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  • JerryE4 commented on Ritik Bhardwaj's instructable Arduino Ohm Meter With LCD9 months ago
    Arduino Ohm Meter With LCD

    Funny, it was not shorted out! The power wires I had attached had a fault, I dug it out today, after finding my multi-meter had bit the big one, and instead of trying to put batteries in her I simply plugged in the Nano that is soldered onto the board, and she came to life. A bit of messing with my multi-turn reostat, and I am back in business. She is a bit worse for wear, apparnetly she has had somthing heavy dropped on the screen as it has some scars but I can still read the Ohms quite well. Great project, again thanks a million a very useful device indeed.

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  • JerryE4 commented on GreatScottLab's instructable Make Your Own Simple Theremin1 year ago
    Make Your Own Simple Theremin

    Watch a bit of Star Trek the origional series, the Theramin is used in the intro music.

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  • JerryE4 commented on educ8s's instructable Arduino Wireless Weather Station1 year ago
    Arduino Wireless Weather Station

    Easiest way would be to replace the Arduino and NRF with an ESP8266, ready made internet interface and a much more powerful processor.

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  • JerryE4 commented on GreatScottLab's instructable Make Your Own FM Radio2 years ago
    Make Your Own FM Radio

    I am planning on using this as a base to build my little Retro style FM/XM radio system that will sit on a shelf in our Class A motor home, which we spend the winters living in down in Arizona (wow a lot of in's in that sentence.) I have removed the speakers and amp from an old set of PC Speakers, the amp works good and the speakers sound great when removed from that horrid plastic shell that the maker put them in. I plan on building a nice wooden radio case for the set, and use the digital output as outline in this project, plus mount the small XM receiver in the same case, perhaps side by side with the FM display. I also plan to integrate a small bluetooth receiver that I had built into another amp that went bad on me a few years back, I think that can be done with ease looking at t...

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    I am planning on using this as a base to build my little Retro style FM/XM radio system that will sit on a shelf in our Class A motor home, which we spend the winters living in down in Arizona (wow a lot of in's in that sentence.) I have removed the speakers and amp from an old set of PC Speakers, the amp works good and the speakers sound great when removed from that horrid plastic shell that the maker put them in. I plan on building a nice wooden radio case for the set, and use the digital output as outline in this project, plus mount the small XM receiver in the same case, perhaps side by side with the FM display. I also plan to integrate a small bluetooth receiver that I had built into another amp that went bad on me a few years back, I think that can be done with ease looking at the build of the amp. Nice thing about the Amp, it comes with a 120 to 9 volt transformer, so I think I will tap off that and build a 5 volt supply to run the arduino, or perhaps just rectify it and run it off the 9 volts, haven't decided yet, I know most of the Arduino's can run off 9 volts if you put it to the proper pins, but no, I think I will step that down to 5 volts first just to be careful. I think I will do it on a Nano, since I have a surplus of them and they are quite small on their own right. Yes this does look to be a fun project, I can combine my love of electronics, with my love of woodworking to make a thing of beauty that can serve me for years. I hope..... Or maybe I will just build a radio.....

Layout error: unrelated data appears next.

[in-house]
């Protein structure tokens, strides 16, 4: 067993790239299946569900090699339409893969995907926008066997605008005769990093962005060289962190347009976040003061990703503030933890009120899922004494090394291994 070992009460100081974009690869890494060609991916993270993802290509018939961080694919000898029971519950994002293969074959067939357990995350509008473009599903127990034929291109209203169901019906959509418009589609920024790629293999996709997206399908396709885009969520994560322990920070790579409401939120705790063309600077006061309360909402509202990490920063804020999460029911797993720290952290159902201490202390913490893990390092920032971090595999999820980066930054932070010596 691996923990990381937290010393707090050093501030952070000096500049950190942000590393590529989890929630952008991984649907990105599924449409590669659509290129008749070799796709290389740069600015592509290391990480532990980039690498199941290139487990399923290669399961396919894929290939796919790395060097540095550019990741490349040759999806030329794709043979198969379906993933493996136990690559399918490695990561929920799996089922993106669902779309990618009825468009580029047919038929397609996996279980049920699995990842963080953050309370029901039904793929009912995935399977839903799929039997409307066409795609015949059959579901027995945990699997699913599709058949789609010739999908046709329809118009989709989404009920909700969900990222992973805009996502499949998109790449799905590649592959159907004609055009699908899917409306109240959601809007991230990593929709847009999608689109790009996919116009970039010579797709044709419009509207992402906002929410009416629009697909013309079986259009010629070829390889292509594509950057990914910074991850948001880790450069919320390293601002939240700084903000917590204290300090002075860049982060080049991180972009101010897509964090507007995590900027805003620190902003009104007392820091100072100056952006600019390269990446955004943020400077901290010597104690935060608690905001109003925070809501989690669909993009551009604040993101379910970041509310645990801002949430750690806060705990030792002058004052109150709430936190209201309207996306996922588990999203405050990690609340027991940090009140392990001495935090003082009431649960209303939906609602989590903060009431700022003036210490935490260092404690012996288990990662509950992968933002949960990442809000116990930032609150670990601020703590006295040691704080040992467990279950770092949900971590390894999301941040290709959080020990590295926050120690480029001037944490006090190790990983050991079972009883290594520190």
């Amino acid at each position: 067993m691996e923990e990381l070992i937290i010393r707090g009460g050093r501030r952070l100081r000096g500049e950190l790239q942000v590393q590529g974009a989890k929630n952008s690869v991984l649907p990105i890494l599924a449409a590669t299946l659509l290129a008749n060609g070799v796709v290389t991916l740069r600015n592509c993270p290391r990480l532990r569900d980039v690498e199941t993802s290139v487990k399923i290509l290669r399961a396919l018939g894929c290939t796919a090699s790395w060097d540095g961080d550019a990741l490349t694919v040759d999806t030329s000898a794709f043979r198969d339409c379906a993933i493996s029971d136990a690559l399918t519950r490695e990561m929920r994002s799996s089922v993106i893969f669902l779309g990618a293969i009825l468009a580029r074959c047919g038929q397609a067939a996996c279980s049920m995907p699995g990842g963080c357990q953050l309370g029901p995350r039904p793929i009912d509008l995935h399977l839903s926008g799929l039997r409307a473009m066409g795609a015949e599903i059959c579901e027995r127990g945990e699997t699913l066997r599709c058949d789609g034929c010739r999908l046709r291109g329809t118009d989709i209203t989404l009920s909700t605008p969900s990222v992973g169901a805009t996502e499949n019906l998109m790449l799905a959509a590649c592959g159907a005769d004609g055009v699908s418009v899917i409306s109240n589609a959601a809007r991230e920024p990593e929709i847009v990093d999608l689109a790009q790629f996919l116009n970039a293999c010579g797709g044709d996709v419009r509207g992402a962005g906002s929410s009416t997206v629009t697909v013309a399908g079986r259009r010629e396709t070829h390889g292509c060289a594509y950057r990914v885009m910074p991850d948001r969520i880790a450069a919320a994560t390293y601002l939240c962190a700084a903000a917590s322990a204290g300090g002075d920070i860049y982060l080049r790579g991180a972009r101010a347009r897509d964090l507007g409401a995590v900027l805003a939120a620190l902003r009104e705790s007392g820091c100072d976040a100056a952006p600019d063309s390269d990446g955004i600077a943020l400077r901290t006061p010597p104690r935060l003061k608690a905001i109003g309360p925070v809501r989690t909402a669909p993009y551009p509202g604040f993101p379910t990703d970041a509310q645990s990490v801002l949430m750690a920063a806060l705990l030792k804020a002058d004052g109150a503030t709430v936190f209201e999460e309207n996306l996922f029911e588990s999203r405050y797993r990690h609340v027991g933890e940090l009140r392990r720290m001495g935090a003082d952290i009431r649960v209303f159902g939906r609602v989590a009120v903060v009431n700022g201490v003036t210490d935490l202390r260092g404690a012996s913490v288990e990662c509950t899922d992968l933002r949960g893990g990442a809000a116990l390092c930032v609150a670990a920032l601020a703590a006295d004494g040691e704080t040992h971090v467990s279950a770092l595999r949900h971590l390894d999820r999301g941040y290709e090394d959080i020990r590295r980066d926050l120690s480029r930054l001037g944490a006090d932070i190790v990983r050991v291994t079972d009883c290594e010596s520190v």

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  • JerryE4 commented on mrstan's instructable Repair Dead COB LED Light Bulbs2 years ago
    Repair Dead COB LED Light Bulbs

    Oh on a side note, those capacitors can hold quite a charge, it is best to short them out before doing any testing,least you get a bit of a surprise when you hook your meter across them.

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  • JerryE4 commented on tutdude98's instructable Portable Power Supply2 years ago
    Portable Power Supply

    Greetings - I have made several of these type power supplies. I have one step up that has 3 18650;s however I always use the built in reostats. Perhaps I will upgrade them with external to make adjustments easier, however mine work fine. I have anothr with 6 18650's that I use to power my 50 Watt LED lights and other high amperage devices. Also built one step down with 3 18650's for lower power projects, mostly 5 volt as many of my devices wish that voltage, the other is usually set to 12 volts. And much like your project I have one that is hooked to an old HP Printer power pack that has 32 volt out as well as 5 volt out. I run that into a box with a step down for the 32 as well as straight 5 volt for those devices. I use that where I need a constant supply based on mains voltage.

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  • JerryE4 followed raspberry-pi, reuse, apple, electronics and 6 others channel 2 years ago